- Immigration, Race, & Identity in the U.S.
- Empire and Decolonization
- Gods and Monsters
- Politics of Terrorism
Special course offered by the History Graduate Program. Please note that while this is an online class, it is a live “synchronous” class, meeting on Wednesday nights.
Accessibility and Inclusion in Public History and Public Life — 56:512:679, Spring 2021, W 6:00-8:50, Online
Accessibility and inclusion for people with are essential values every public historian is expected to embrace. These values also permeate work in other fields that touch public life, including medicine, secondary education, municipal services, and architecture and design. They have become even more important during the COVID-19 pandemic, which resulted in fundamental changes to the way everyone accesses the world. What is the history of accessibility and inclusion for people with disabilities and others in public life? How does that history affect how people with disabilities engage with and participate in what happens at museums, libraries, and other sites of public history and culture? What is the difference between diversity and inclusion, in theory and in practice? How are they related, historically and today? Through readings, documentaries, assessments of online public-facing programming, written reflection, and discussion with practitioners in history and adjacent fields, students will develop a holistic understanding of the many forms accessibility and inclusion have taken historically and today. This class includes a collaborative project with the New Jersey Council for the Humanities.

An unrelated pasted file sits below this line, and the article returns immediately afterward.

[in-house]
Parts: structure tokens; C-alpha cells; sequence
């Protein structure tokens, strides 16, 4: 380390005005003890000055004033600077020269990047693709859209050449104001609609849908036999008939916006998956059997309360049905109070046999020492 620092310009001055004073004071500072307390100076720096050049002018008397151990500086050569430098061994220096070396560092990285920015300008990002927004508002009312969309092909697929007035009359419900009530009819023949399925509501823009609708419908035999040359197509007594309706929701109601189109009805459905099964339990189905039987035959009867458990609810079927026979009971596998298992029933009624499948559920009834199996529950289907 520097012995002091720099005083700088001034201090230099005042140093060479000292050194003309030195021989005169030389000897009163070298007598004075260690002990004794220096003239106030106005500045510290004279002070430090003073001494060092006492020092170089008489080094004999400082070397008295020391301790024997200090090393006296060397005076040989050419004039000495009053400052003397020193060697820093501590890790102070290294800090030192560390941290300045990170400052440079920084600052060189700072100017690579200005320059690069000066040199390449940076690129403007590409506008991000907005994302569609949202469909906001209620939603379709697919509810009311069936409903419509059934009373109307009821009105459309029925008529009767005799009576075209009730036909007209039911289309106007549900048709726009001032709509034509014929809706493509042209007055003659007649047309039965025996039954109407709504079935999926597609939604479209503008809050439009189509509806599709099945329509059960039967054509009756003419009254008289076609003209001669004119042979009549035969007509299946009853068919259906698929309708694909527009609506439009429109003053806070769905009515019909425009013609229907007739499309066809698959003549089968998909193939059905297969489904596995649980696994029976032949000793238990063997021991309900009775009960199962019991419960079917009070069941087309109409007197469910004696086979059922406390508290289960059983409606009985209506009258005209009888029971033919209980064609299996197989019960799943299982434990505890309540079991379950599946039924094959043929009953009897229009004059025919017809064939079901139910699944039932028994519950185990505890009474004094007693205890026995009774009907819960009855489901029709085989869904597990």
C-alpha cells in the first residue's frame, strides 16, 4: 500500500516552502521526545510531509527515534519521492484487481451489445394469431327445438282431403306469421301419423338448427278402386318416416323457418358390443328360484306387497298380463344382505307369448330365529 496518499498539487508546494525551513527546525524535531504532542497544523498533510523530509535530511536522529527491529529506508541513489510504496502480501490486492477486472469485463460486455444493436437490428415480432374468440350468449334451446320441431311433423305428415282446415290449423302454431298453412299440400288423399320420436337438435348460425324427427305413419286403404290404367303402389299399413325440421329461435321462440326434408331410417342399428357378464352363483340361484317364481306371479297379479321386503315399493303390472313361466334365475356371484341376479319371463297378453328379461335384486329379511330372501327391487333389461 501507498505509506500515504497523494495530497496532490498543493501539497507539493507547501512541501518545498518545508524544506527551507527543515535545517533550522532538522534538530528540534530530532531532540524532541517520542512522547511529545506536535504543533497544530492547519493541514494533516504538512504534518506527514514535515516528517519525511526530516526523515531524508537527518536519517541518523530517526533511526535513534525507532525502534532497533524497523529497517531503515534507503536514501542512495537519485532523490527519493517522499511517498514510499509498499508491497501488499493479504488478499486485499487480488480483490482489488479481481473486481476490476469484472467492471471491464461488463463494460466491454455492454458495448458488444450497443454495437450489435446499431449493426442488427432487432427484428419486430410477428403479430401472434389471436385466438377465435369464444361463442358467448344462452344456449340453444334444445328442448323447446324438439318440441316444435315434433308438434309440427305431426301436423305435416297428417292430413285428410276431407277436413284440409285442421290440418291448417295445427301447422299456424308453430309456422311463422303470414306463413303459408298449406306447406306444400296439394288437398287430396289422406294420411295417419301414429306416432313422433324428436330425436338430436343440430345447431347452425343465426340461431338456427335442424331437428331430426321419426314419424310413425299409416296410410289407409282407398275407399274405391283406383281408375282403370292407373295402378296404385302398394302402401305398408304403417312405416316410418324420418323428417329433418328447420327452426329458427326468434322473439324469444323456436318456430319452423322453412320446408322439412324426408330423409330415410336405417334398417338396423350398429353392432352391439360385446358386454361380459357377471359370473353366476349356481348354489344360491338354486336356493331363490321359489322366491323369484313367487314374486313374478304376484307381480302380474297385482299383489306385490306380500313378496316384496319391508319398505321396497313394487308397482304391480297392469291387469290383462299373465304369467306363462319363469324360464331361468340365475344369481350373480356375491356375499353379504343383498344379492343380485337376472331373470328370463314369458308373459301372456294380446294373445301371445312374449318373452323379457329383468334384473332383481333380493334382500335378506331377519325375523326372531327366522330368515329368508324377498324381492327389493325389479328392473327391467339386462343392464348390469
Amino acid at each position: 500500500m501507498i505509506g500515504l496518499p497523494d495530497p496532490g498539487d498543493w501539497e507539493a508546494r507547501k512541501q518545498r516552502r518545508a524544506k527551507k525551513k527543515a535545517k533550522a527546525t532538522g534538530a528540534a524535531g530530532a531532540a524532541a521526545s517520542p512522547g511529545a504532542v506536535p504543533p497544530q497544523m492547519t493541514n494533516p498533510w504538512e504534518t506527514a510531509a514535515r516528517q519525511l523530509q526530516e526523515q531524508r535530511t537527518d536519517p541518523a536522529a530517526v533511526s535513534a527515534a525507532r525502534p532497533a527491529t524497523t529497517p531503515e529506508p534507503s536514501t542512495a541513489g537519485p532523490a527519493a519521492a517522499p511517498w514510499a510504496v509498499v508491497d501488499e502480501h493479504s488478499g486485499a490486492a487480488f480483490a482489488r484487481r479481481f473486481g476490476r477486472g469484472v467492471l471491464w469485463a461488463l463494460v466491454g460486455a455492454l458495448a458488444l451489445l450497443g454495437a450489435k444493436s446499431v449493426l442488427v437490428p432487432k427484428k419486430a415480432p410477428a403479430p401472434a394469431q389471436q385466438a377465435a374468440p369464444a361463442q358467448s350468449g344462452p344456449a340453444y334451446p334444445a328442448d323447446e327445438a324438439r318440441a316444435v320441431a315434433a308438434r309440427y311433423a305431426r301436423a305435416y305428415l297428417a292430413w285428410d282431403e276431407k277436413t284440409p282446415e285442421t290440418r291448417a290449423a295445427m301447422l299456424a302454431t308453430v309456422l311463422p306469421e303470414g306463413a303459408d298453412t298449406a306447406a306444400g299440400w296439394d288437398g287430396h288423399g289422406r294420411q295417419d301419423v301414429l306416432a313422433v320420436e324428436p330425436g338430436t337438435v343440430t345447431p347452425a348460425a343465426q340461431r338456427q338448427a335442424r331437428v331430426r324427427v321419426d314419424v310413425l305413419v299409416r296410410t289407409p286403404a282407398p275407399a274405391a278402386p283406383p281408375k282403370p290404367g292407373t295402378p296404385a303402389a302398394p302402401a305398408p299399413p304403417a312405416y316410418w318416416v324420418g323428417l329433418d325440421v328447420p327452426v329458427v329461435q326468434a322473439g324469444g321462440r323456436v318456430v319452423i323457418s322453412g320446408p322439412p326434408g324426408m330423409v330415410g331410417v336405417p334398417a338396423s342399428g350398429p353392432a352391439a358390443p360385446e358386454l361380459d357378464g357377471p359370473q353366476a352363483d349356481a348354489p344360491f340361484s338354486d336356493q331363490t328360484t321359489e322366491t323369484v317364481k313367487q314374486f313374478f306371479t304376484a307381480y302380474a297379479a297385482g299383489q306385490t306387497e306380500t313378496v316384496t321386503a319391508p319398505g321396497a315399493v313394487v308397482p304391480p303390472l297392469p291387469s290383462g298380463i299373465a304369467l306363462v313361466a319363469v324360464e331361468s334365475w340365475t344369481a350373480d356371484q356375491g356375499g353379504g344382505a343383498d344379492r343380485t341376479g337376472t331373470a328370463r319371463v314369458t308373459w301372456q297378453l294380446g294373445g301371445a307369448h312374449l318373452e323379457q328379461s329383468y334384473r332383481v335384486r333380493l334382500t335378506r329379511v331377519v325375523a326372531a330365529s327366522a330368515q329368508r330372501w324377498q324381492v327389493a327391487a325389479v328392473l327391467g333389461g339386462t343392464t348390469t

- Gender, Sexuality, and Religion
- History of Jazz
- The Collapse of Complex Civilizations
- Contemporary Moral Issues
- Disney Films: Analyzing Adaptations
- World Politics
- Women, Men, and Work
- Myth and Meaning in America
- Magic and Ritual Power
- Social Psychology in the Real World
- Modern Art (proposed)
- Democracy –Ancient and Modern
- Multi-Genre Writing Workshop
- Psychology of Religious Beliefs, Symbols, Experiences
- History and Culture of the Sixties
- American Literature (proposed)
- Environmental Ethics (proposed)